Sikey Vlahos and his family emigrated from Greece back in 1971 when he was seven years old. They were trying to get away from the dictatorship at the time for a more promising economic outlook. He and his mother opened Voula's offshore cafe after he graduated high school in 1984, and have continued to serve the Portage Bay marina community for over three decades.
In the early sixties, my parents were working in factories in Germany, migrant workers. They gathered money and decided, “Okay we have enough, let’s go back to Greece.”
My dad decided, “Well let’s open a shish kebab restaurant.” Stand is actually what it was. The country was run by a dictator, and the FBI in the region would come and say, “Ooh you have a lot of business, if you want to stay in business, you have to pay up.” Well my dad did that for a little bit, but he got totally fed up with it, called up his brother and asked, “what is it going to take for me to come to the United States?” He filed the paperwork and proceeded to come here.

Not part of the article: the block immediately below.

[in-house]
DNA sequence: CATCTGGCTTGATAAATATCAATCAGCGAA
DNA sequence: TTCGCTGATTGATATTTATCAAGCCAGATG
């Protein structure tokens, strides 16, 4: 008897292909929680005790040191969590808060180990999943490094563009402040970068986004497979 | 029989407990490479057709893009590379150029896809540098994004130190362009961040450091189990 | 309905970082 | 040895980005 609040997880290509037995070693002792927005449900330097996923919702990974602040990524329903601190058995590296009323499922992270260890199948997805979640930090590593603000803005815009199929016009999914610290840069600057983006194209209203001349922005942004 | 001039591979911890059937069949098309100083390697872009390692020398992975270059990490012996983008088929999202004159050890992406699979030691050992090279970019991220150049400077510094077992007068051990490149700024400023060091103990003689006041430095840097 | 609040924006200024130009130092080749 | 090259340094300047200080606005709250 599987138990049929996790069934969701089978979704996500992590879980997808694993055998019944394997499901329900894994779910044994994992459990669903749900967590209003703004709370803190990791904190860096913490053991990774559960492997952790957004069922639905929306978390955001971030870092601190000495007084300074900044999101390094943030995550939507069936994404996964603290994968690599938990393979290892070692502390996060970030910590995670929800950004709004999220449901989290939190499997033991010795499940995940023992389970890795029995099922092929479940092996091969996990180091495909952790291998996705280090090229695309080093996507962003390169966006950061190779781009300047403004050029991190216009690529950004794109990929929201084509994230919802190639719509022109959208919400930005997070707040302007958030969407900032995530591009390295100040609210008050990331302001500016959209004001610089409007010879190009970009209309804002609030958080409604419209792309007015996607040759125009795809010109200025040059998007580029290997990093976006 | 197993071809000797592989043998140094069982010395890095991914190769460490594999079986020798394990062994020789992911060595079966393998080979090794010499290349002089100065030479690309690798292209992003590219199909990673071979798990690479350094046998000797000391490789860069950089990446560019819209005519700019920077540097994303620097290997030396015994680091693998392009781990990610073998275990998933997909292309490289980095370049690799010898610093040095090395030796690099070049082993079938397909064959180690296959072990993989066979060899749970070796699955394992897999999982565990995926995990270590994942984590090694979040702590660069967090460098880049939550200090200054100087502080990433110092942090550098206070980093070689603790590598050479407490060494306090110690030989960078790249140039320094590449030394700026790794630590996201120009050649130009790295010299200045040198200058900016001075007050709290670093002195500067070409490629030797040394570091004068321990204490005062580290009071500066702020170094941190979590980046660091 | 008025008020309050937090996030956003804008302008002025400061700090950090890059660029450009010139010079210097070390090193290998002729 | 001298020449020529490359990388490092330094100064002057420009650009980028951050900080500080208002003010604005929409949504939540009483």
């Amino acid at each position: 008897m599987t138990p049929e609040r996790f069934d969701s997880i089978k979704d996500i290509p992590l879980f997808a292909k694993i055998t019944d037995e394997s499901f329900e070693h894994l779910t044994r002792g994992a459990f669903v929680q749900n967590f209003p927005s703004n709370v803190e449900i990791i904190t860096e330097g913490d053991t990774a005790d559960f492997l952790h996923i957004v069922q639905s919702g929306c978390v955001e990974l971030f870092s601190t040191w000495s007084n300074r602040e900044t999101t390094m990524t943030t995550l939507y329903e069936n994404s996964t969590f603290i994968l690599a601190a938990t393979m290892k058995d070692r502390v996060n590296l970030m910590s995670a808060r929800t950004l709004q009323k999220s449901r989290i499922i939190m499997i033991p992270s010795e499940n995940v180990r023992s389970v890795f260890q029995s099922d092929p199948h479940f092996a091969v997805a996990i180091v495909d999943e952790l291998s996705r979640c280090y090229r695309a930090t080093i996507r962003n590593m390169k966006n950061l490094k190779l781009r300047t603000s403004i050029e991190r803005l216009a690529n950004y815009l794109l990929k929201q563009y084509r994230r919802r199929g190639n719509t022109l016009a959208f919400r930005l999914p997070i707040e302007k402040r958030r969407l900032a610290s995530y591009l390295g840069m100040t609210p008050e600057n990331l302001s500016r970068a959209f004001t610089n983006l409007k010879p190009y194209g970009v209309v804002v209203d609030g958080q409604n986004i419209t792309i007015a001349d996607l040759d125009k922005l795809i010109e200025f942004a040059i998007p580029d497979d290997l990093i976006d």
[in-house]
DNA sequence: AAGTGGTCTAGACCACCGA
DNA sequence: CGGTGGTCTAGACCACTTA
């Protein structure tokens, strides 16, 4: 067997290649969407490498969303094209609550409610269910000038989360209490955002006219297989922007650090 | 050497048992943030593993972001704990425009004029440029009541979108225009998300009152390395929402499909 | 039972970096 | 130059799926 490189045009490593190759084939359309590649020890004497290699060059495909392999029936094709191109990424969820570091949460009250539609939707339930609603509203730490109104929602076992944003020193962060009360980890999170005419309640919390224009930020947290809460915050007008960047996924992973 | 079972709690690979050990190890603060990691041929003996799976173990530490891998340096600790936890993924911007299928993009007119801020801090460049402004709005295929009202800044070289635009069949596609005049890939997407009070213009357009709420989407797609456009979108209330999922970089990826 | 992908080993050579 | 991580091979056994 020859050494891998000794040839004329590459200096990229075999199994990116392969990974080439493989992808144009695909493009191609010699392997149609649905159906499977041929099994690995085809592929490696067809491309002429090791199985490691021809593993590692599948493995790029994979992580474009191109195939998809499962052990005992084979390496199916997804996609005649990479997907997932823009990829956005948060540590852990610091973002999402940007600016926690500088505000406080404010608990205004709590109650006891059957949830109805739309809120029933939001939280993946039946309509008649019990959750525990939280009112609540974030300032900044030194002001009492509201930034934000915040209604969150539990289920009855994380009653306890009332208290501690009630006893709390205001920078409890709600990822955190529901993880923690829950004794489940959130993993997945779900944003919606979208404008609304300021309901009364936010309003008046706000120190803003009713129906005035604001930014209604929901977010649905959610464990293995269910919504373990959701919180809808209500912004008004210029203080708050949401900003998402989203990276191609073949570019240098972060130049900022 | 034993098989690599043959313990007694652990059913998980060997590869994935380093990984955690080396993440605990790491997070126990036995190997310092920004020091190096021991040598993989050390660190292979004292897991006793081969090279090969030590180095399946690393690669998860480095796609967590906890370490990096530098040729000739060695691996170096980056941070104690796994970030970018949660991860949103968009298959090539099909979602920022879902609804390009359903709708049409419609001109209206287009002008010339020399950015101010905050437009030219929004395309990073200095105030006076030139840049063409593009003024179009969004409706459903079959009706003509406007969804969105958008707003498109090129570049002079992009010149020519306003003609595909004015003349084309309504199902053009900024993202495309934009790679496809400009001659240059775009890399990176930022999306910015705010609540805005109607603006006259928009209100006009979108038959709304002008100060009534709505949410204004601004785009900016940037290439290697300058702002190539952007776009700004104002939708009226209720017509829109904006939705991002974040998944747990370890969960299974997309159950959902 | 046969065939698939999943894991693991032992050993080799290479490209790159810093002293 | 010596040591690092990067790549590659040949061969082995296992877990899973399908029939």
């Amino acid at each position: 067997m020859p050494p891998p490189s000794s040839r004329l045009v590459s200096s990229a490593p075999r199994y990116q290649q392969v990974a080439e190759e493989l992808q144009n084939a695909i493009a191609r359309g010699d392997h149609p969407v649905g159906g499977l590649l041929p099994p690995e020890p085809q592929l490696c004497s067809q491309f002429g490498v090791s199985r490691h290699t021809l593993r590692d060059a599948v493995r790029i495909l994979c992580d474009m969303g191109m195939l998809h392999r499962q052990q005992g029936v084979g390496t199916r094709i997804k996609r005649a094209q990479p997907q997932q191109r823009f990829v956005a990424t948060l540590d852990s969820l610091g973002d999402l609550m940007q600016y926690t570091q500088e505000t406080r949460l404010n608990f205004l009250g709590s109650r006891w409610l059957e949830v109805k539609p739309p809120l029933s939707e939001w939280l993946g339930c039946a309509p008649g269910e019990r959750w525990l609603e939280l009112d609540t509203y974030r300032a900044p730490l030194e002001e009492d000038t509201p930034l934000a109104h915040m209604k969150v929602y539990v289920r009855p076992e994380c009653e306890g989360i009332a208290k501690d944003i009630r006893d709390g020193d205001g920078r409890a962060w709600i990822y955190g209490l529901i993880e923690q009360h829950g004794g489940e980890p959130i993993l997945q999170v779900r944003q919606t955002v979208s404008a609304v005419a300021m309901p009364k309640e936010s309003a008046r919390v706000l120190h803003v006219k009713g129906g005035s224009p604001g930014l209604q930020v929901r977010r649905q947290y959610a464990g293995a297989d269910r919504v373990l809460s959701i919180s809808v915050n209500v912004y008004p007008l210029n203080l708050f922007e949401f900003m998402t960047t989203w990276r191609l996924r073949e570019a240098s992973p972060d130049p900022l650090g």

It was January when we flew into Seattle and it was one of the biggest snowstorms. I had never seen snow like that. My parents were fortunate enough to get jobs here right away, Father got a job as a tailor, and my mom got a job right up the street here on Roosevelt Way.
There weren’t a huge number of immigrants, and it was intriguing for a lot of kids. Because I was young, I picked up English very quickly, and I had no accent. I spoke fluent English and continued to speak fluent Greek.
In 1984 we went to the bank, got a loan to purchase the restaurant, and we started up, and it was just my mom and I at the time. That wall over there says a thousand words, there were kids that my mom would always take pictures with. All those kids are now 25 and above and now they are bringing their kids. That was my mom’s character, my mom’s personality. To this day, she comes in here she is just prancing around talking to customers. Just this little social butterfly.